When digestion becomes impaired it is understood to be the result of disturbed vital functions. These vital functions relate to the intrinsic features associated with the digestive and metabolic system. Some examples of these substances and functions relating to digestion are salivary secretion, mucus, bile, gastric juices, acids and gastric motility.
These vital functions are referred to in ayurveda as tridosha and consist of three types namely vata, pitta and kapha. They are also known individually as dosha. Pathogenic factors in the body are known as vayu, pitta and kapha.
(Ca. Sutra 1:57)
Dosha’s are considered in ayurveda as the pathogenic or disease causing factors of the body. When they are balanced they provide the proper functions required for optimal health. When they become imbalanced they initiate the disease process. The quality of disturbance is determined by the nature of which dosha’s are involved.
Vata is responsible for movement. It governs the vagus nerve, a complex neurological pathway that connects the brain to the gut. It controls the timely release of saliva, mucus, enzymes, hormones, acids, and bile. It is also in charge of muscular contraction and relaxation. It is responsible for moving food and waste through the digestive system and controls the timing of how long these substances occupy the stomach, intestines and large bowel before being released.
The inherent qualities of vata are dry, light, cold, rough, subtle and mobile, and its main location is in the large intestine. When these qualities become excessive due to external factors such as dry, rough, cold foods, stress or irregular eating habits jatharagni becomes changeable.
This changeability is known as vishama agni. Vishama agni is indicated by the presence of gas, wind, bloating, abdominal pain, severe tiredness, food intolerances, constipation, fluctuating bowel habits and general digestive sensitivity.
Pitta is responsible for providing heat. Its supports the function of agni by providing substances that support digestion, assimilation and absorption. These substances manifest in the digestive system in the form of acids, bile and various hormones that play a vital role in ensuring the proper breakdown of food substances as well as protecting the body from potentially harmful bacteria and viruses.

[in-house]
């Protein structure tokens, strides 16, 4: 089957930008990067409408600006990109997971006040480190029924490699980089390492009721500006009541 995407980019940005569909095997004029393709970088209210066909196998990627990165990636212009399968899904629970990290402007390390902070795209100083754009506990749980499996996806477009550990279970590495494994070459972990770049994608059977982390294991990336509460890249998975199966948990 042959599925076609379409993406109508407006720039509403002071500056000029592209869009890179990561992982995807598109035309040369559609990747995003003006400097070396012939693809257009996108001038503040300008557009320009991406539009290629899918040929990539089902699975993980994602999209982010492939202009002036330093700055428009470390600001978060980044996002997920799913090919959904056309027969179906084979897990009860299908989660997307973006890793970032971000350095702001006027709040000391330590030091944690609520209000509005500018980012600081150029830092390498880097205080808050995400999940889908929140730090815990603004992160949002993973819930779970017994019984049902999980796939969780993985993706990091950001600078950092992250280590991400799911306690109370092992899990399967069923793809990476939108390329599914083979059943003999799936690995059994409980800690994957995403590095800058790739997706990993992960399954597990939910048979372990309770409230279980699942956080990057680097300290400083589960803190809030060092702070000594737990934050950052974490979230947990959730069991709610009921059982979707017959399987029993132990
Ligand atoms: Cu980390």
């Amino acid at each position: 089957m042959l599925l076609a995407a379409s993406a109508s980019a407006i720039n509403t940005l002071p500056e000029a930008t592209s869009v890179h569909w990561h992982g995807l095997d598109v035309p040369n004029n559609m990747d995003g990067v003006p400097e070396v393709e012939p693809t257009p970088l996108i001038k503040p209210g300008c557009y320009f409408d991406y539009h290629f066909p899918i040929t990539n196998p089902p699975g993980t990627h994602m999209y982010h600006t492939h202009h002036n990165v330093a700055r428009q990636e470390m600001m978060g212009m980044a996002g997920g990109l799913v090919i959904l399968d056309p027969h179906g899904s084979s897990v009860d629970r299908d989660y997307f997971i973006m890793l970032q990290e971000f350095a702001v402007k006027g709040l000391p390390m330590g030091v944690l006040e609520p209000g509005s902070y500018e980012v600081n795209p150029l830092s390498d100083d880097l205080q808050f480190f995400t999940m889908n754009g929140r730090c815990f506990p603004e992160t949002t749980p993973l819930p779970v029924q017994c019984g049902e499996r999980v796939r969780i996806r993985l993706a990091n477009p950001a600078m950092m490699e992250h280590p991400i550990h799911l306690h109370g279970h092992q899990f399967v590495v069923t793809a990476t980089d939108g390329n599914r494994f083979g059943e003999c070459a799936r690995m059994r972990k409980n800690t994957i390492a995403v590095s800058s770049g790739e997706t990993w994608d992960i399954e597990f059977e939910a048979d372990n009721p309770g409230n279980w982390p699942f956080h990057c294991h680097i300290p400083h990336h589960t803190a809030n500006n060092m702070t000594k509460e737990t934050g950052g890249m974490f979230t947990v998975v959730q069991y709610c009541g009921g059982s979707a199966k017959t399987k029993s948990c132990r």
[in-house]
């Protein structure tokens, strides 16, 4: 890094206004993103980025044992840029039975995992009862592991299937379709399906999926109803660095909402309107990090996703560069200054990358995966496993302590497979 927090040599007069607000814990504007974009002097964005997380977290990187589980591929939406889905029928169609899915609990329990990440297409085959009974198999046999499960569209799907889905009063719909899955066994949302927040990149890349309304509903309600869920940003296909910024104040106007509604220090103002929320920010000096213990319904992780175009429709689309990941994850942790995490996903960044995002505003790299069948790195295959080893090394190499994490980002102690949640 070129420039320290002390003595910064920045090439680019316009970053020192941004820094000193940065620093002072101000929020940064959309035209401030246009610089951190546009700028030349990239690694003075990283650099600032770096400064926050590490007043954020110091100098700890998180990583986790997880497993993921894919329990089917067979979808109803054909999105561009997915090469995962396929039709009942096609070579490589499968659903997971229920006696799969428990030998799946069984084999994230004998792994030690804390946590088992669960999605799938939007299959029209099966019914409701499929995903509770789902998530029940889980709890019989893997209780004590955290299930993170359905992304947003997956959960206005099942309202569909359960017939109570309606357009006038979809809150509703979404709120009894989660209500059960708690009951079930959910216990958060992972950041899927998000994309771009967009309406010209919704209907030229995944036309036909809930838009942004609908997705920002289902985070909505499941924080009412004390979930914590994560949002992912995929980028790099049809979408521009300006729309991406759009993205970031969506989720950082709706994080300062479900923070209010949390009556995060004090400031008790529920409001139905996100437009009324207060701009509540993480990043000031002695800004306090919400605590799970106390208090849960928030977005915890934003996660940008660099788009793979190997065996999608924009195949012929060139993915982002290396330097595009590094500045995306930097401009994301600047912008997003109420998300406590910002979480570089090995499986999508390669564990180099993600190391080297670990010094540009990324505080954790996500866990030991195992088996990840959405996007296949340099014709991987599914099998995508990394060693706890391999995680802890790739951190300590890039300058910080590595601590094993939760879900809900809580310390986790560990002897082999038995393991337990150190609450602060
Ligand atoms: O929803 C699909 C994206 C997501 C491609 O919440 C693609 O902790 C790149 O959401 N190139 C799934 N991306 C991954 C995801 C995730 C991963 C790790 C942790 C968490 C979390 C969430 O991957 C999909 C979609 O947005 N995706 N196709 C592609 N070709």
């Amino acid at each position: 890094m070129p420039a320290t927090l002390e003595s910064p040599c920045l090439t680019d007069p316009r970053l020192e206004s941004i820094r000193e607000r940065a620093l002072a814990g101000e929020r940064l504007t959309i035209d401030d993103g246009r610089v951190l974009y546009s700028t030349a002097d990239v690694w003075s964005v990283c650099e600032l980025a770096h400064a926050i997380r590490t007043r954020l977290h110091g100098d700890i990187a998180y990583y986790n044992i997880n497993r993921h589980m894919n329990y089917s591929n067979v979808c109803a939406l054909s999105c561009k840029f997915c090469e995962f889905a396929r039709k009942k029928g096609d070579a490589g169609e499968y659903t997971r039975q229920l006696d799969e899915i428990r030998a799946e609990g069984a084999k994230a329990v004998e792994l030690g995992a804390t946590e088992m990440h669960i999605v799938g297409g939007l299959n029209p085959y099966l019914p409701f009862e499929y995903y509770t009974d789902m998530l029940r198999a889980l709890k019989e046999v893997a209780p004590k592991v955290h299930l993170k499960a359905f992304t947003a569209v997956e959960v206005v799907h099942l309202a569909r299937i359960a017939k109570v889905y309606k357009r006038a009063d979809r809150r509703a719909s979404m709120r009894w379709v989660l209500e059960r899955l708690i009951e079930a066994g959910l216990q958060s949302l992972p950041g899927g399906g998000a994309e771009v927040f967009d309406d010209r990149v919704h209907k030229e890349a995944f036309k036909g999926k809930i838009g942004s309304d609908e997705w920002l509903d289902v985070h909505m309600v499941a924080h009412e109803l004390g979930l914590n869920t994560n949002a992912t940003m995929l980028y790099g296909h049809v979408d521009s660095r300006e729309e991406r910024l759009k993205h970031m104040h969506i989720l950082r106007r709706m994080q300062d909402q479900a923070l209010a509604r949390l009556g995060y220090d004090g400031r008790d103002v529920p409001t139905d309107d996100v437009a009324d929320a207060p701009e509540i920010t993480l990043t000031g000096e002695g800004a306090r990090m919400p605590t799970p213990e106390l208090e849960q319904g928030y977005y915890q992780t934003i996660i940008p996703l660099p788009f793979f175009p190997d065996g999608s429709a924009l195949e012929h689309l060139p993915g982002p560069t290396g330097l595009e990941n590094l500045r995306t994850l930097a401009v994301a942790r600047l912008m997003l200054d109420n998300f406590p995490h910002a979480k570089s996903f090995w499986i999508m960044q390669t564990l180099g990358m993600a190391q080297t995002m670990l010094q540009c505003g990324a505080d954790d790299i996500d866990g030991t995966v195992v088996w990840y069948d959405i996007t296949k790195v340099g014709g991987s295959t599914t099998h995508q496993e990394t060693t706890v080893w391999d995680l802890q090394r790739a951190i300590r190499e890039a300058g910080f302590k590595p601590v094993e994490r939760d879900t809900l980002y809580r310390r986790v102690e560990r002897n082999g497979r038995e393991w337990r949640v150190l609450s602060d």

The inherent qualities of pitta are hot, sharp, light, liquid, mobile and oily, and its main location is in the stomach and small intestine. When these qualities become excessive due to external factors such as excessively pungent, acidic, oily foods, stress or over exertion jatharagni becomes disturbed.
This disturbance is known as tikshna agni. Tikshna agni may present as stomach discomfort after eating, hunger pains, bloating, wind, reflux, burning sensation and loose bowel motions.
Kapha is responsible for lubricating, softening, preserving and protecting. It aids in moistening and softening food; provides a medium for taste perception and lines the digestive walls giving protection from acids and enzymes. Kapha dominant substances enter into digestive tract in the form of saliva, mucin, pancreatic juices and various other fluids excreted from the mucus membranes located throughout the entire digestive system.
The inherent qualities of kapha are heavy, slow, dull, oily, liquid, slimy, smooth, dense, soft, static, cloudy, hard and gross, and its main location is in the stomach and chest. When kapha becomes excessive due to external factors such as heavy, cold, stale foods, stress or sedentary lifestyle jatharagni become sluggish.
This sluggishness is known as manda agni. Manda agni may present as heaviness after meals, weight gain, depression, fatigue, fluid retention, excess phlegm, disturbed blood sugar control or alterations in gastro-intestinal micro flora.
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